Note that they're not arguing that District 13 itself lacks middle school seats, just "quality" ones, and (presumably) near Prospect Heights, where parents have been advocating for seats. It's a legitimate policy argument.

But it does not necessarily reflect the rationale for the school in Atlantic Yards/Pacific Park, which, according to the Second Amended Memorandum of Environmental Commitments, is "mitigation for the projected significant adverse impact to the supply of elementary and intermediate school seats" caused by the construction of project apartments.

The larger context, as CB 2 points out, is the lack of new schools commensurate with new construction, with no response from school officials to the school seats required by construction of more than 5,000 new apartments built since Downtown Brooklyn was rezoned in 2004.

Update: CEC 13 cites misleading statistics

According to the CEC letter (bottom):
Although the site plan does not indicate the projected growth of intermediate school population, the 2014 Final Supplemental Environmental Impact Statement (FEIS) for the Pacific Park project discloses that the project “would result in a significant adverse impact to intermediate schools.” Please note that the data for two of the three intermediate schools presented in the 2014 FEIS presents a potentially misleading picture of middle school seats actually available to area students. I.S. 571 was closed in 2013. I.S. 340, despite being located within the confines of District 13, is a District 17 middle school, which does not provide seats to District 13 middle school students. Thus, the FEIS overstates intermediate school capacity in Sub-District 1 of District 13 by at least 550 seats.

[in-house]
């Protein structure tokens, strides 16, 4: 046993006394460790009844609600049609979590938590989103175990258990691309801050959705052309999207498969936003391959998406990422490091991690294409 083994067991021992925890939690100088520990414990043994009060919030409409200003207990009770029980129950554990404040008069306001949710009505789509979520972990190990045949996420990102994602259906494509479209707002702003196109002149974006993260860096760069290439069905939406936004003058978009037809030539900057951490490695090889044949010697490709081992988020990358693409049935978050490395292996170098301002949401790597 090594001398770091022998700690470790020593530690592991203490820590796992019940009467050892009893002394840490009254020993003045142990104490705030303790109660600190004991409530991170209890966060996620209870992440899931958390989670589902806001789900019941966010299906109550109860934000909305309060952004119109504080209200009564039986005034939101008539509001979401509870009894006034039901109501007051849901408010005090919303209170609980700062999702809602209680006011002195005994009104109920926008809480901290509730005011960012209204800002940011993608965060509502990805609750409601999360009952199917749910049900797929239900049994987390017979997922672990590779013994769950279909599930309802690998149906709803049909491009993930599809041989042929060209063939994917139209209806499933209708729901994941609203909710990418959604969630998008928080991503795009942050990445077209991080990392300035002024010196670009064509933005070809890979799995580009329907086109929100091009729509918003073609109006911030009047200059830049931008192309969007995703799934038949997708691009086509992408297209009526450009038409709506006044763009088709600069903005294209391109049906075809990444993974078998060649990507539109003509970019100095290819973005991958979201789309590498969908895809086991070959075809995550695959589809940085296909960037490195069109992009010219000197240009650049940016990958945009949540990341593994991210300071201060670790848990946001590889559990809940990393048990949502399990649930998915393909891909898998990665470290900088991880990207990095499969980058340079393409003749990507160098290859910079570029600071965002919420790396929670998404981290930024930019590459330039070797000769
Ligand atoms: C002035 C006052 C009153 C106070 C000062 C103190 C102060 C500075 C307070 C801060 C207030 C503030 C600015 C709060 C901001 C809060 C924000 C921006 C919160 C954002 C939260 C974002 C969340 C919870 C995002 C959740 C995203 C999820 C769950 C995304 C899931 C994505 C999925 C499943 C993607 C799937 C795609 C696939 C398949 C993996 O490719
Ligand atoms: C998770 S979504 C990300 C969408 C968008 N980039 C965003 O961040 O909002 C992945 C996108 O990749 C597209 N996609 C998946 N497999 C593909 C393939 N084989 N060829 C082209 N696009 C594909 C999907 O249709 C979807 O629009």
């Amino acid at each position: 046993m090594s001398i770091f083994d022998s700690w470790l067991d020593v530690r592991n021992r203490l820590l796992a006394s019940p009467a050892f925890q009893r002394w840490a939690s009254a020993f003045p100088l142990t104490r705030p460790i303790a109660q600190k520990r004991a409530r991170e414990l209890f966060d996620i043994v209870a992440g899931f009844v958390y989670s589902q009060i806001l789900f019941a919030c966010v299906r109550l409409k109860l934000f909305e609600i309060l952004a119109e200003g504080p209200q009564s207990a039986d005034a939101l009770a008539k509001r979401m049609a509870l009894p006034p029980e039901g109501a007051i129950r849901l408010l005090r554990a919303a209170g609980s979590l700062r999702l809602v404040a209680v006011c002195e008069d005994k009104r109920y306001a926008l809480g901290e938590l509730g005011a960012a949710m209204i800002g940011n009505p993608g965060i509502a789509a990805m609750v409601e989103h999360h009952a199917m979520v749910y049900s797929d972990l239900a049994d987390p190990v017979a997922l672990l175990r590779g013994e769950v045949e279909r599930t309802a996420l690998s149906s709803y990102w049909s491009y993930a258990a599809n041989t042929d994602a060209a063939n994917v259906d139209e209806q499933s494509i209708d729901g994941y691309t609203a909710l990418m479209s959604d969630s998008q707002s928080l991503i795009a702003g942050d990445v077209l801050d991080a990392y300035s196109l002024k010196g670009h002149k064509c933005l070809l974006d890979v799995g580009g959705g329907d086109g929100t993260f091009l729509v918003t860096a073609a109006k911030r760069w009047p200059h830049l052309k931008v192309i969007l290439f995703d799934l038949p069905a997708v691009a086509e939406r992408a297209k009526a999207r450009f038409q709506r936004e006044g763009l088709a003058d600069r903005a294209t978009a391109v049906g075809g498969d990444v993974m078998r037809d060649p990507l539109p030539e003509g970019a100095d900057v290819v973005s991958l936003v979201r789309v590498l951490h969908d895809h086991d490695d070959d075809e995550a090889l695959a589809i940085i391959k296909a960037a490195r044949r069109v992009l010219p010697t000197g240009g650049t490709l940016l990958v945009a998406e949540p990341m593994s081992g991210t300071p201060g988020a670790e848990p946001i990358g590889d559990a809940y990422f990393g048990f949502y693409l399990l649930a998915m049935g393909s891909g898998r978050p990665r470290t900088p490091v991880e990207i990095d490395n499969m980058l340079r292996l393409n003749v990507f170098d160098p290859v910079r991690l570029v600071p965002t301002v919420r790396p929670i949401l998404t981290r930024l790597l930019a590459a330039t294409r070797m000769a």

....Moreover, we believe there is a least as much capacity to accommodate the new elementary school students that might otherwise be accommodated within the proposed B15 site instead within at schools such as – especially - PS 9, along with PS 282, PS 133, PS 20, and PS 11, especially when consideration is made to the significant percentage of out-of-district 13 students some of these schools presently serve. Crucially we believe PS 9, just one block away, should be the zoned school for new residents in the Atlantic Yards / Pacific Park, and all of the western portion of Prospect Heights between Atlantic Avenue and Flatbush Avenue.
(Emphasis in original)

It's surely dismaying that official documents are not accurate, which makes it difficult to have an informed discussion.

The PHNDC letter

Here's the summary from PHDNC, reflecting the case many are making, headlined "PHNDC calls for dedicated middle school at Atlantic Yards site":
On May 15, 2015, the New York City School Construction Authority [SCA] issued a notice for the development of a 616-seat primary and intermediate school to be housed in building B15 at the Atlantic Yards site. The building is slated to begin construction in July of 2016.
Citing the longstanding need for a middle school to serve students from Prospect Heights and its environs, in comments to the notice submitted to the SCA today, PHNDC called for the proposed facility to instead be a dedicated middle school for District 13 students. "The SCA and DOE should issue direction that the developer design the facility as a dedicated middle school as soon as possible so to take advantage of these opportunities without risking its projected September 2018 opening," wrote PHNDC Chair Gib Veconi. In separate comments submitted to SCA, Community Education Council 13 and Community Board 8 also called for the facility to be dedicated as a middle school.